A wave of record-breaking heat across Colorado has increased fire danger and worsened drought conditions, meteorologists say.

“It’s kind of like summer came back here in the middle of September,” said state Climatologist Russ Schumacher. “We’ve started to see even some of these fires that were thought to be contained popping back up and a few new ones starting. It’s definitely more returning us back to what we were seeing in June and early July, rather than what we should expect to be seeing here in the middle of September.”

Colorado Springs’ heat has soared in September, breaking four daily records over the past week, say data from the National Weather Service in Pueblo.

The Western Slope has been heating up, too. In Grand Junction, 89 days have brought temperatures of at least 90 degrees, said Dennis Phillips, a meteorologist with the National Weather Service there. The record is 90 days of at least 90 degrees, set in 1977, he said.

“So yeah, it’s been hot,” Phillips said. “I think a lot of that can be attributed to the drought that we’re in and the fact that the monsoon was basically missing this year.”

Although August’s cooler weather and rainfall brought “some nice relief,” especially in southern and southeast Colorado, it wasn’t enough to alleviate the drought in most areas, Schumacher said.

“Even above-average precipitation in the summer isn’t that much. The only way they’re going to make that up is with a big snow season,” he said.

About 80 percent of the state is experiencing drought conditions, says the U.S. Drought Monitor’s latest report, released Thursday.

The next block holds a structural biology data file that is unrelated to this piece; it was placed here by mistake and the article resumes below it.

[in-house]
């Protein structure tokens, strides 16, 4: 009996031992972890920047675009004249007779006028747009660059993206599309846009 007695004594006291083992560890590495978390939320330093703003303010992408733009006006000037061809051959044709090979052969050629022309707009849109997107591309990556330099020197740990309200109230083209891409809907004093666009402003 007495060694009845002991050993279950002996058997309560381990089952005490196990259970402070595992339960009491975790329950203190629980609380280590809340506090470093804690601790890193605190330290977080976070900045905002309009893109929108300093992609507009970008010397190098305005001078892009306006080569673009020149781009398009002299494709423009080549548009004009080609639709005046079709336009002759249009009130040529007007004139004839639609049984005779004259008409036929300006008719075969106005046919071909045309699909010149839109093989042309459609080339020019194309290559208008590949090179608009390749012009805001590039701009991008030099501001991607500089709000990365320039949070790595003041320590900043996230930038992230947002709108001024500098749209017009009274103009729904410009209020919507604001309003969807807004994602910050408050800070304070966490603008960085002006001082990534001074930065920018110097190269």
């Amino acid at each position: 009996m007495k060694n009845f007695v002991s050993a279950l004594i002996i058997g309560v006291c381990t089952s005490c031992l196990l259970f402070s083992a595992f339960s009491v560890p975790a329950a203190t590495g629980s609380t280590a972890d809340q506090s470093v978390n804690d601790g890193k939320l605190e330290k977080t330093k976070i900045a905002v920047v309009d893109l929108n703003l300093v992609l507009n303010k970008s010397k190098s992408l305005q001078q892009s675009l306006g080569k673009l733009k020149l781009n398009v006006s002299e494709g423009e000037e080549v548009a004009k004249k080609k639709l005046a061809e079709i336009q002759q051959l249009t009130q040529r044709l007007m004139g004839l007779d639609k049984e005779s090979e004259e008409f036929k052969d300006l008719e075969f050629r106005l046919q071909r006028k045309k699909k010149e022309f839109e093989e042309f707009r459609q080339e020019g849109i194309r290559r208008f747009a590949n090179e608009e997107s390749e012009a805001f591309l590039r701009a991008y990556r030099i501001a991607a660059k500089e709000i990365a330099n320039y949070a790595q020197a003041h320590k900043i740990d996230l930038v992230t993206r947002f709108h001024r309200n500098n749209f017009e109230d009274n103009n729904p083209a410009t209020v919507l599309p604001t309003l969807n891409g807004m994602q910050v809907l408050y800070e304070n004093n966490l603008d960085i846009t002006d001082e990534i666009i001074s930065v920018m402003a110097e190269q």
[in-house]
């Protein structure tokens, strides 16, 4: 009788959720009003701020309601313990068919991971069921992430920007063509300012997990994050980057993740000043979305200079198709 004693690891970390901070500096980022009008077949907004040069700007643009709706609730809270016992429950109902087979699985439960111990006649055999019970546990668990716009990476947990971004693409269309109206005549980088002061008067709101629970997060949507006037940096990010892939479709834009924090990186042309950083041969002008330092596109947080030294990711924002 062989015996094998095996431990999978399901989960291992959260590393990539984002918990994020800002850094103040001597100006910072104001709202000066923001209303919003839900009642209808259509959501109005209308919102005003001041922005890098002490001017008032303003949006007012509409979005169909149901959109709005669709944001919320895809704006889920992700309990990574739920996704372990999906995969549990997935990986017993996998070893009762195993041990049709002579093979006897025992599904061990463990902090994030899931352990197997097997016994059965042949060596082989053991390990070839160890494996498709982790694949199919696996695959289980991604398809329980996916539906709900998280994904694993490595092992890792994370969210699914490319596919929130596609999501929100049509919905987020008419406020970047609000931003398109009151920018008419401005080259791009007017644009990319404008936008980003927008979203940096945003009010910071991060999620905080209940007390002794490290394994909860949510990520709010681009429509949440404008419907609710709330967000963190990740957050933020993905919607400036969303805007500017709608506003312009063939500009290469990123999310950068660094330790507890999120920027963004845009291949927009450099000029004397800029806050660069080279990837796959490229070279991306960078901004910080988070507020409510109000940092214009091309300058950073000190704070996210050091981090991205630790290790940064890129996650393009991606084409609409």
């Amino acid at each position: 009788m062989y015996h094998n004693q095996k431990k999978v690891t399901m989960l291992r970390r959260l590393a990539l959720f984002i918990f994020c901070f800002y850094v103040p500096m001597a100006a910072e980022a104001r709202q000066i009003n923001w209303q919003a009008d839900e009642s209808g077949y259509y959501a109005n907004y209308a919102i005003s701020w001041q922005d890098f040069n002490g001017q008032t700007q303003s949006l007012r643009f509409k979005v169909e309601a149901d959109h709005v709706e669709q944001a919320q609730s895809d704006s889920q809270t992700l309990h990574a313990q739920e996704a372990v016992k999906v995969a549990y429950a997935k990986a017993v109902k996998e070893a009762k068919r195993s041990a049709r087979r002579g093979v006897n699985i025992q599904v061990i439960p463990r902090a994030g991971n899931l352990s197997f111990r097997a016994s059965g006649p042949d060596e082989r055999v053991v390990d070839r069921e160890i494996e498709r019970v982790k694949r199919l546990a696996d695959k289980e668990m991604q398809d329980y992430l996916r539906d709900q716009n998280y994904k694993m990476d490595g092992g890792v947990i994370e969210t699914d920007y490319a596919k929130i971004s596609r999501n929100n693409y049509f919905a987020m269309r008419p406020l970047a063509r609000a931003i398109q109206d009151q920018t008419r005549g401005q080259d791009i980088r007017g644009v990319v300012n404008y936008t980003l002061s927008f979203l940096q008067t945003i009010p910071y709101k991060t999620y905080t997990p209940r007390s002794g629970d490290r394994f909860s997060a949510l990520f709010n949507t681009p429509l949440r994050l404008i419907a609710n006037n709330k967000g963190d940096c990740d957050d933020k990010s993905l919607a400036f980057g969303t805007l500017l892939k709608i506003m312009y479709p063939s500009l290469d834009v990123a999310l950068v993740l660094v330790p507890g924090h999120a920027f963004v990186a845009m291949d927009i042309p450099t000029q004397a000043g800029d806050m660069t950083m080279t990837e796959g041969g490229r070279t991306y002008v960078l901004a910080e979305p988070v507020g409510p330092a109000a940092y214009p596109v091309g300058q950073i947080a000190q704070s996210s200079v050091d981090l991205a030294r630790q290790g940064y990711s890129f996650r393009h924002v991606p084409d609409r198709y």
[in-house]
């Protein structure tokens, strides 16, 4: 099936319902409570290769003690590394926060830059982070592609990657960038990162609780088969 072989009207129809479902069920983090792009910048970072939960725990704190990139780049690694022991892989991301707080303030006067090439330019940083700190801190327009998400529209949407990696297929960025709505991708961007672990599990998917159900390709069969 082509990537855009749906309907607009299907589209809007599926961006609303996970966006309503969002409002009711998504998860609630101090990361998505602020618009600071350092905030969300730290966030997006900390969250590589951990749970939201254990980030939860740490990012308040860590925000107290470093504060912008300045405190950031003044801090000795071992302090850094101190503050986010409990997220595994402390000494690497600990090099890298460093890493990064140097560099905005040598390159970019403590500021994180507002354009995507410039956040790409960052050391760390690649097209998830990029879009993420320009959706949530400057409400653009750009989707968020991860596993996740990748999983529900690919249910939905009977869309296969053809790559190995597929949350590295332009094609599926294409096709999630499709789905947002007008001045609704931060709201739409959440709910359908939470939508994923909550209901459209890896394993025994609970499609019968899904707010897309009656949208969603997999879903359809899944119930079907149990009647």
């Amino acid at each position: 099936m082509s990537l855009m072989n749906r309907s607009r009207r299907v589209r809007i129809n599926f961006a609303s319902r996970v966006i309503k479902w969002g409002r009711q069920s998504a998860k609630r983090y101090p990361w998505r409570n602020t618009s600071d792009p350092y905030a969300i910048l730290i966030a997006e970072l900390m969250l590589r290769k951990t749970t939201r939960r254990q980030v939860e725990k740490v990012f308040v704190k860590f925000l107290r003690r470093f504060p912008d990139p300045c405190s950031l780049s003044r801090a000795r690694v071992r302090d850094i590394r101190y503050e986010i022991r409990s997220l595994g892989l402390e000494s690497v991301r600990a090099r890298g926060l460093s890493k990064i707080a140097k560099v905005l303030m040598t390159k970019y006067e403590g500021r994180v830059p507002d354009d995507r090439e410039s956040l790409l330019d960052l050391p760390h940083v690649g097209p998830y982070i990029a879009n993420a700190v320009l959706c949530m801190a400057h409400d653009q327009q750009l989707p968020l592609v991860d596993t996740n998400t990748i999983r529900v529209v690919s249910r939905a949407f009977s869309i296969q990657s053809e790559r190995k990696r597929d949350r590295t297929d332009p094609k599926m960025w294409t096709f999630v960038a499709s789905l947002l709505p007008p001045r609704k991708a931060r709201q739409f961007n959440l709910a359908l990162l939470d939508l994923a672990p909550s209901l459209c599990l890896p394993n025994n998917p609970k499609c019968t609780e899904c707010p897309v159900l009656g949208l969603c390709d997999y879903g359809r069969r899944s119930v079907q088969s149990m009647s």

Fire danger has heightened, as some blazes across the state have sparked or reignited.

“It’s windy and dry, and it’s just been making things spark up again,” Phillips said.

The Silver Creek fire northwest of Kremmling, for example, has more than doubled, from 5,008 acres Sept. 9 to nearly 12,000 acres, says the Rocky Mountain Area Coordination Center’s website. It was sparked by lightning July 22 and had remained at less than 5,000 acres for weeks.

Schumacher said his greatest concern is for the state’s reservoirs.

“The good news coming into this summer was that even though the snowpack was really bad in most places last year, those reservoirs were full or well above average in terms of their storage,” he said. “But now we’ve seen that plummet in the last few months because of the hot conditions and the lack of rainfall, and of course, the water that’s needed for agriculture and cities and everything else.

“Even a big snow year may have a hard time really recovering all of that storage. We’re probably, in a lot of places ... going to take more than one snowy winter to really recover back to normal. These impacts will last for quite a long time.”

But the statewide forecast shows a better chance for above-normal winter precipitation, “which would at least keep things from getting worse, and hopefully start things on the path to getting better,” he said.

Ellie is a general assignment reporter. She's a proud Midwesterner, stationery hoarder and Earl Grey tea enthusiast. After interning at The Gazette in 2015, she joined the newspaper's staff in 2016.

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